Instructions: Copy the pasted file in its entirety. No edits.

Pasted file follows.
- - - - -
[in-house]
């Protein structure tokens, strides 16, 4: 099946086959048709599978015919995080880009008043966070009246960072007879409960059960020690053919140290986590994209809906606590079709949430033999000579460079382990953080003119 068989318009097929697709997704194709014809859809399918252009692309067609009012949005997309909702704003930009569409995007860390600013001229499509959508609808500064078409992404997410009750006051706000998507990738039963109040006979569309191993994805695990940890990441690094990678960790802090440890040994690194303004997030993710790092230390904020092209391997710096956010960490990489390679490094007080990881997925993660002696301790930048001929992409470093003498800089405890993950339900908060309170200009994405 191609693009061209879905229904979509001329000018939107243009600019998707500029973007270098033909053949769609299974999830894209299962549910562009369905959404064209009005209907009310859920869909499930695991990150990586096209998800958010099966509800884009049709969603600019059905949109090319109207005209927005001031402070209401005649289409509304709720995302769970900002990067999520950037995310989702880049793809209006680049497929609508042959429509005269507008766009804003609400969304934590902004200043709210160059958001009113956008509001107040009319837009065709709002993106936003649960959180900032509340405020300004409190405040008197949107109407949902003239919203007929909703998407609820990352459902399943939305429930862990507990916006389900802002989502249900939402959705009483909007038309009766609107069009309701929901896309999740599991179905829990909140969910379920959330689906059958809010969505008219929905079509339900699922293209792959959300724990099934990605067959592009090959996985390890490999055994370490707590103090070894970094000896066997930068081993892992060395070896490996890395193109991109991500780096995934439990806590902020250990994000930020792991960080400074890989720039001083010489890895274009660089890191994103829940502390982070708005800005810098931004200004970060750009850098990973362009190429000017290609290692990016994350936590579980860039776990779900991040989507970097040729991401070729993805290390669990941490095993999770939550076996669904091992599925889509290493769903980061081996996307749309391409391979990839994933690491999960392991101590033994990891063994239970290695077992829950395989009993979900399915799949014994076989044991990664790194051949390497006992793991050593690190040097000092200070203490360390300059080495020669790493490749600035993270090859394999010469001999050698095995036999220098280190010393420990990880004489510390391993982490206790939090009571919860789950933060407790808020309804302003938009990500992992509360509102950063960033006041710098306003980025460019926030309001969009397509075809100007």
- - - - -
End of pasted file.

[in-house]
């Protein structure tokens, strides 16, 4: 099946086959048709599978015919995080880009008043966070009246960072007879409960059960020690053919140290986590994209809906606590079709949430033999000579460079382990953080003119 068989318009097929697709997704194709014809859809399918252009692309067609009012949005997309909702704003930009569409995007860390600013001229499509959508609808500064078409992404997410009750006051706000998507990738039963109040006979569309191993994805695990940890990441690094990678960790802090440890040994690194303004997030993710790092230390904020092209391997710096956010960490990489390679490094007080990881997925993660002696301790930048001929992409470093003498800089405890993950339900908060309170200009994405 191609693009061209879905229904979509001329000018939107243009600019998707500029973007270098033909053949769609299974999830894209299962549910562009369905959404064209009005209907009310859920869909499930695991990150990586096209998800958010099966509800884009049709969603600019059905949109090319109207005209927005001031402070209401005649289409509304709720995302769970900002990067999520950037995310989702880049793809209006680049497929609508042959429509005269507008766009804003609400969304934590902004200043709210160059958001009113956008509001107040009319837009065709709002993106936003649960959180900032509340405020300004409190405040008197949107109407949902003239919203007929909703998407609820990352459902399943939305429930862990507990916006389900802002989502249900939402959705009483909007038309009766609107069009309701929901896309999740599991179905829990909140969910379920959330689906059958809010969505008219929905079509339900699922293209792959959300724990099934990605067959592009090959996985390890490999055994370490707590103090070894970094000896066997930068081993892992060395070896490996890395193109991109991500780096995934439990806590902020250990994000930020792991960080400074890989720039001083010489890895274009660089890191994103829940502390982070708005800005810098931004200004970060750009850098990973362009190429000017290609290692990016994350936590579980860039776990779900991040989507970097040729991401070729993805290390669990941490095993999770939550076996669904091992599925889509290493769903980061081996996307749309391409391979990839994933690491999960392991101590033994990891063994239970290695077992829950395989009993979900399915799949014994076989044991990664790194051949390497006992793991050593690190040097000092200070203490360390300059080495020669790493490749600035993270090859394999010469001999050698095995036999220098280190010393420990990880004489510390391993982490206790939090009571919860789950933060407790808020309804302003938009990500992992509360509102950063960033006041710098306003980025460019926030309001969009397509075809100007």